I'm Not The Crazy Ex: What We Need To Learn From The McLeod Rape Case

I never doubted my daughter, but I latched onto that tiny bit of ambiguity with desperate fervor — and perhaps so did she. When she was interviewed by the police, she told them exactly the same thing. 

A new report by BuzzFeed chronicles the terrifying and tragic case of the McLeod sisters, who were charged with crimes after one of them reported her rape to the police. 

While the details of those charges are harrowing enough, the story doesn't end there. Instead, during a bitter custody fight over Prince, the infant son of Joaquin Rams, Rams was able to use the charges against the sisters to convince a family court that he had been an innocent victim of a smear campaign. Three months later, after Rams was granted unsupervised visitation, Prince was dead and Rams was charged with his murder.  

During the custody battle, details of Rams' past emerged that included being a suspect in multiple murders and accusations of child abuse from his other son. Yet, Rams was still able to convince a family court that he was the victim and that the sisters were liars. And, as shocking as it may seem, this strategy is anything but rare — and I have experienced it firsthand. 

When my eldest daughter told me that my ex-husband had molested her, she said that it had "only" happened once, two years prior. She said that it had happened while she was asleep in the bed that he and I shared, while I was in the hospital during a complicated twin pregnancy, and she thought that maybe he was asleep, too.

I never doubted my daughter, but I latched onto that tiny bit of ambiguity with desperate fervor — and perhaps so did she. When she was interviewed by the police, she told them exactly the same thing. 

The police never arrested my ex-husband. Although we cooperated fully with the investigation, and my daughter even gave a statement on video, the detective eventually stopped returning my calls. And, while I tried to limit my ex-husband's time with my then-two-year-old twin daughters to supervised visitation, I was told that such measures are almost invariably temporary. Without a conviction, I wouldn't be able to keep them safe.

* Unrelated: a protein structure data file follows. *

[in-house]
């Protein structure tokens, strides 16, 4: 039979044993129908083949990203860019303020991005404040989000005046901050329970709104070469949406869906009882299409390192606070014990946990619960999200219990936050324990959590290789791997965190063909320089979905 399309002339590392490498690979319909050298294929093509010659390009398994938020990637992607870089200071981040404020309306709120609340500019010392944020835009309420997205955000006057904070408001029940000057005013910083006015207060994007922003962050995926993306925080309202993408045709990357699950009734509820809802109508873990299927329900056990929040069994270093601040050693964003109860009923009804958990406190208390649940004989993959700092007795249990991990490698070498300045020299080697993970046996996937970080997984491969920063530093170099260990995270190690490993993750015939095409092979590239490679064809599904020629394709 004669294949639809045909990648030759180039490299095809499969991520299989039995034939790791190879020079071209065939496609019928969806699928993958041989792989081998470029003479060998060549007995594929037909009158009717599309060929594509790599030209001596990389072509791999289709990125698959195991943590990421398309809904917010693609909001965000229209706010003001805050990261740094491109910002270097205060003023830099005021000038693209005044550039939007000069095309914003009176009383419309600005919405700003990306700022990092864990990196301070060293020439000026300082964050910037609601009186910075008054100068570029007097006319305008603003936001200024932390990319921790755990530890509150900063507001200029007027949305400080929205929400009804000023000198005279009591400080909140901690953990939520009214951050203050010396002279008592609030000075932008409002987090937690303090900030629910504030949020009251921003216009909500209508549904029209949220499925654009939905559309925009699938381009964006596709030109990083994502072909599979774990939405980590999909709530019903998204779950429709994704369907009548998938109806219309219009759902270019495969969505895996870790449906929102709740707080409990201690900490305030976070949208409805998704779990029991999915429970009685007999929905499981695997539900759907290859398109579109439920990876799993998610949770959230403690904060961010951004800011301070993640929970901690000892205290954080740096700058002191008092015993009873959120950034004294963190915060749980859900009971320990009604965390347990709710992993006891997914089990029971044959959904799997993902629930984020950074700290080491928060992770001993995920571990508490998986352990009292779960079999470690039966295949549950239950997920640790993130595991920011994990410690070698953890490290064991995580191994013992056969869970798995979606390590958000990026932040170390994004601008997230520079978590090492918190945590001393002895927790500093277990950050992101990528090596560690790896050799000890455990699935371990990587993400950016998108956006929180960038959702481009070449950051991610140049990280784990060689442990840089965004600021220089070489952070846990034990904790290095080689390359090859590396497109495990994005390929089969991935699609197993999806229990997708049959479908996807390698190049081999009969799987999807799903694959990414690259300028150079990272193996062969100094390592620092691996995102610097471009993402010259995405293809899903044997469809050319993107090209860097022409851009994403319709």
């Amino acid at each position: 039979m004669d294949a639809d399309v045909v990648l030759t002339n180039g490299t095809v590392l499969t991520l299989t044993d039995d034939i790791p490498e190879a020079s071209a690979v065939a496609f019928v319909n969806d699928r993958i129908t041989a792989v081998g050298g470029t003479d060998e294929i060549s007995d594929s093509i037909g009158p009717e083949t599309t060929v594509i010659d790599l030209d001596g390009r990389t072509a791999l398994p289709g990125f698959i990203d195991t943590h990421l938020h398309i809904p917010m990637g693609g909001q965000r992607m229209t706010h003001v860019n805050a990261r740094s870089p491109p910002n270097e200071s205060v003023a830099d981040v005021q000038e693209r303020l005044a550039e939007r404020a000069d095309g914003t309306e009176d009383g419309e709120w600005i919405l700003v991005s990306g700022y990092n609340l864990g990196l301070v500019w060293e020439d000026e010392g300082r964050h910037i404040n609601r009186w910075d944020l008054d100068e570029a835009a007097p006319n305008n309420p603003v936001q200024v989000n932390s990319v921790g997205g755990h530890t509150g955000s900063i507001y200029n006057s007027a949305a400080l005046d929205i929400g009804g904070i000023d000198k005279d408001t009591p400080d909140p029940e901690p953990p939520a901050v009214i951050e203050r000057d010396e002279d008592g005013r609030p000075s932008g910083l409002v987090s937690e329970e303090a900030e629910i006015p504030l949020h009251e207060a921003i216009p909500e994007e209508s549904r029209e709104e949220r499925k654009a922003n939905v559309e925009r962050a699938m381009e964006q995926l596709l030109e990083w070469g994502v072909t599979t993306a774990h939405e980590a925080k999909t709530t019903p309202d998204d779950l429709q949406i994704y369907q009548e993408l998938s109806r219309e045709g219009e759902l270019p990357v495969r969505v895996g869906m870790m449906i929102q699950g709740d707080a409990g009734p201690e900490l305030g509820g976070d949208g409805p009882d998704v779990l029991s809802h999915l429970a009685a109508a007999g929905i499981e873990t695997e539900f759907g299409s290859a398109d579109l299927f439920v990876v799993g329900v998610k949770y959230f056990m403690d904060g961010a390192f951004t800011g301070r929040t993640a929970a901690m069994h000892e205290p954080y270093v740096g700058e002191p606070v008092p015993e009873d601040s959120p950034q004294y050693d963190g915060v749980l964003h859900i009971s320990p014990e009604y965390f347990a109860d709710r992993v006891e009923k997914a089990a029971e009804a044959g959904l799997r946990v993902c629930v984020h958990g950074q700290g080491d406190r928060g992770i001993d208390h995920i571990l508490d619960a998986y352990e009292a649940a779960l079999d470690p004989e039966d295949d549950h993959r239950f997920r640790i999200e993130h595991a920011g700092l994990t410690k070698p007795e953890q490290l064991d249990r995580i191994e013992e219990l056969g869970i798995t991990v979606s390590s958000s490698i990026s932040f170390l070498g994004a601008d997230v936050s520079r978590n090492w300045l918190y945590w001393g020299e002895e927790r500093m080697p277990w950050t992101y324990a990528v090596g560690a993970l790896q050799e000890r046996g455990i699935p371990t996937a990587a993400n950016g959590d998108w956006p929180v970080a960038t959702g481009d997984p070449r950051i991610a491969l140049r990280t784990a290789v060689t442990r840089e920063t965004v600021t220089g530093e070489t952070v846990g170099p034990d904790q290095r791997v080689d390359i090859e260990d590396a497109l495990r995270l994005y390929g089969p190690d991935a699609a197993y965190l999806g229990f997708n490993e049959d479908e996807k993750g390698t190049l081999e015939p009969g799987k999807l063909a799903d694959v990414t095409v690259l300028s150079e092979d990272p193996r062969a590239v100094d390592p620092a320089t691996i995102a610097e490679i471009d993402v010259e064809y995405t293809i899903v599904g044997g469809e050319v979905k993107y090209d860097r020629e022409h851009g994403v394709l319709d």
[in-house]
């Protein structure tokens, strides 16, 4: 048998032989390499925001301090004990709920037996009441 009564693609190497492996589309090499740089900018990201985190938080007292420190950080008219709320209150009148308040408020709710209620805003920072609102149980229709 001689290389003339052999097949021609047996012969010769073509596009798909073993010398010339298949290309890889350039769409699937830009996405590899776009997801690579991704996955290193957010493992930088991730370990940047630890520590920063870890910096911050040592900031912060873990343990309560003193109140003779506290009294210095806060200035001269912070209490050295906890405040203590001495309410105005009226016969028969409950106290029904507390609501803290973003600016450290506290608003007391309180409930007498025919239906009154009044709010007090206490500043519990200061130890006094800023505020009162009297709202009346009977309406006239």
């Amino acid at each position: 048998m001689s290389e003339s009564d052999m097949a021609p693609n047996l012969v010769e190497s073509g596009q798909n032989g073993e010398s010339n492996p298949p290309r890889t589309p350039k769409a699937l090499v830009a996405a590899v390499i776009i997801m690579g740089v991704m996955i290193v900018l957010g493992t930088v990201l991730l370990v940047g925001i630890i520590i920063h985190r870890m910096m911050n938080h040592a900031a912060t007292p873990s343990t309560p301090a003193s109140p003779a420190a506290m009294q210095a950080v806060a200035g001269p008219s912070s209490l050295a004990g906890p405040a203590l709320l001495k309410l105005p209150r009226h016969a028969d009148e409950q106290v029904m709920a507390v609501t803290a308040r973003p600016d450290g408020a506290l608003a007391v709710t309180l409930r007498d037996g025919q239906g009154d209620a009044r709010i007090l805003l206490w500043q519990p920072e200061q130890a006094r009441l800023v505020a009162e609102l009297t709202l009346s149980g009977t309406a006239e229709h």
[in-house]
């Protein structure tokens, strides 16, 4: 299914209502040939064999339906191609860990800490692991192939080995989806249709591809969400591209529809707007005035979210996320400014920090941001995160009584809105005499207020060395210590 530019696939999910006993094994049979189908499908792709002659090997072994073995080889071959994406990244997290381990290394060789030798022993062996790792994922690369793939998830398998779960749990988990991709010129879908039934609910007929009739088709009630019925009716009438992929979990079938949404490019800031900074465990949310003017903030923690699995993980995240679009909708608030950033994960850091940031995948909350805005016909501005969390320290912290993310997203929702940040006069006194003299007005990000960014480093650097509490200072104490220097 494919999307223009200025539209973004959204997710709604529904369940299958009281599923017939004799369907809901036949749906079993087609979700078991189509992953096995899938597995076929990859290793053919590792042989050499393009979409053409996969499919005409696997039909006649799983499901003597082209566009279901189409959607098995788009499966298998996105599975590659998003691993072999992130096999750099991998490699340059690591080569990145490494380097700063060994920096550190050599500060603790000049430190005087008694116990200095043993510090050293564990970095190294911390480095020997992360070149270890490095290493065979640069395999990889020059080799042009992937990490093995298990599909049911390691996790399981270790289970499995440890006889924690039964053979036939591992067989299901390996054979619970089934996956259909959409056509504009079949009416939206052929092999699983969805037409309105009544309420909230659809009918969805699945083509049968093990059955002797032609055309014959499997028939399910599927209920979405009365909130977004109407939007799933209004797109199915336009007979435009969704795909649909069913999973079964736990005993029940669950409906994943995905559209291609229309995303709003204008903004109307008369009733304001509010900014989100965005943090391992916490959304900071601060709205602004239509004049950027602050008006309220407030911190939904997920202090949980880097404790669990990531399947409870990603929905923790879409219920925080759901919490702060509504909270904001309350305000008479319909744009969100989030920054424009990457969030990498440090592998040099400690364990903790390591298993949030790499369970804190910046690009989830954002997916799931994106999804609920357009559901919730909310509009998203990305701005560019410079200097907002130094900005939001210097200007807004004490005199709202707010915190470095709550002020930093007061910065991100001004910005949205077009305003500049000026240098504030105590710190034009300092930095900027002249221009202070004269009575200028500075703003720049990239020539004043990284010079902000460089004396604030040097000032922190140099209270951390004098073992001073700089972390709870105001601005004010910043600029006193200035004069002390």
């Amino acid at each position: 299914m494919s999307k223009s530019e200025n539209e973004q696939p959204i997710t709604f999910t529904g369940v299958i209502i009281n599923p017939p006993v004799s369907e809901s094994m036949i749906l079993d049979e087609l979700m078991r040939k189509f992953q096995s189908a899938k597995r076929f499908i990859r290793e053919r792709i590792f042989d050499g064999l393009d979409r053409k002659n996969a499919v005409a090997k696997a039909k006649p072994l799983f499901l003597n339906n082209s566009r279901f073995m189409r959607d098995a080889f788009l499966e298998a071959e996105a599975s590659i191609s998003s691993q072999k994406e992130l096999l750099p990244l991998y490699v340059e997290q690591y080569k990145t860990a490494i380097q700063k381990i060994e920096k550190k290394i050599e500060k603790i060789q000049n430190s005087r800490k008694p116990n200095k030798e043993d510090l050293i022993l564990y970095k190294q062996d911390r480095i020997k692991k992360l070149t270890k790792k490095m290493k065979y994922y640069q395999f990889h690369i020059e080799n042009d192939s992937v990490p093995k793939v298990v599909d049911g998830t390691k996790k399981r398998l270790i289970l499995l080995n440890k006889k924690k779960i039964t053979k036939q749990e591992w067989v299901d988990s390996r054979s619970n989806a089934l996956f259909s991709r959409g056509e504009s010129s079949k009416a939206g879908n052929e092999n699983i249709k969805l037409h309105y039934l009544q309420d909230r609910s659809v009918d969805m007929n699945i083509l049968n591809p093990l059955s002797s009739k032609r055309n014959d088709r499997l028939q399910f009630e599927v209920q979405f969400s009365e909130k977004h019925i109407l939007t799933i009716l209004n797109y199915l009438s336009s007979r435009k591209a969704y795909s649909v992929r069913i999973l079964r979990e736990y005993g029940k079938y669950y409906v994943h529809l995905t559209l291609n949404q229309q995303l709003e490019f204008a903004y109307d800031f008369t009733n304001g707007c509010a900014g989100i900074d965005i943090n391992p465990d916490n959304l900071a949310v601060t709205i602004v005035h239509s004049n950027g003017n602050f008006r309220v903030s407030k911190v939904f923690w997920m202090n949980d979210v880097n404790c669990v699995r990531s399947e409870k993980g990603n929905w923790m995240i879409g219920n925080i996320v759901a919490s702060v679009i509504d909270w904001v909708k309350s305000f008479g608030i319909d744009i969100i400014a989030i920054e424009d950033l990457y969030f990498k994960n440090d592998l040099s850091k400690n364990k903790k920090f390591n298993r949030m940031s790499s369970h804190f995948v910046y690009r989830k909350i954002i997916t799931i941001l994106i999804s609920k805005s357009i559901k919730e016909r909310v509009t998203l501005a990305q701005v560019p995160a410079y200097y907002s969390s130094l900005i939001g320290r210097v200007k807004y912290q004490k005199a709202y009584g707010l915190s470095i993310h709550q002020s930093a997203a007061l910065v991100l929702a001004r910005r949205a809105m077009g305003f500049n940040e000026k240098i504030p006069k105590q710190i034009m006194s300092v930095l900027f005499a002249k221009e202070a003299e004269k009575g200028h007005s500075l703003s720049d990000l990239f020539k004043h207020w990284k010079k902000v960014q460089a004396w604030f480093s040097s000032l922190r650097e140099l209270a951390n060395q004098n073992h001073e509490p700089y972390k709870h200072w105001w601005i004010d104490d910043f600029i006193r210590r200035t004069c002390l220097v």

It was only a year after my younger daughters resumed unsupervised visits with their father that they came home and told their sister that he had touched them. One of them had strange bruises that resembled rug burns on her inner thighs that were about the size of a man's thumbs. I rushed her to our local children's hospital, where I was asked to hold her down while she screamed in terror so a nurse could take pictures of her bruises. I'm not sure which of us shed more tears that afternoon.

During the second police investigation, my ex-husband was ordered to undergo a sexual deviancy evaluation. In it, he successfully passed a lie detector test while lying through his teeth about everything from his sex life to his history of DUIs. As the process wore on, he hired an expensive attack lawyer and became friends with the temporary court-ordered supervisor (who remains his friend on Facebook to this day). He accused me of being a crazy ex who was "out to get him," and he even decided to seek full custody for the first time since our daughters were born. His story was consistent, expected, and utterly believable. It was also entirely untrue.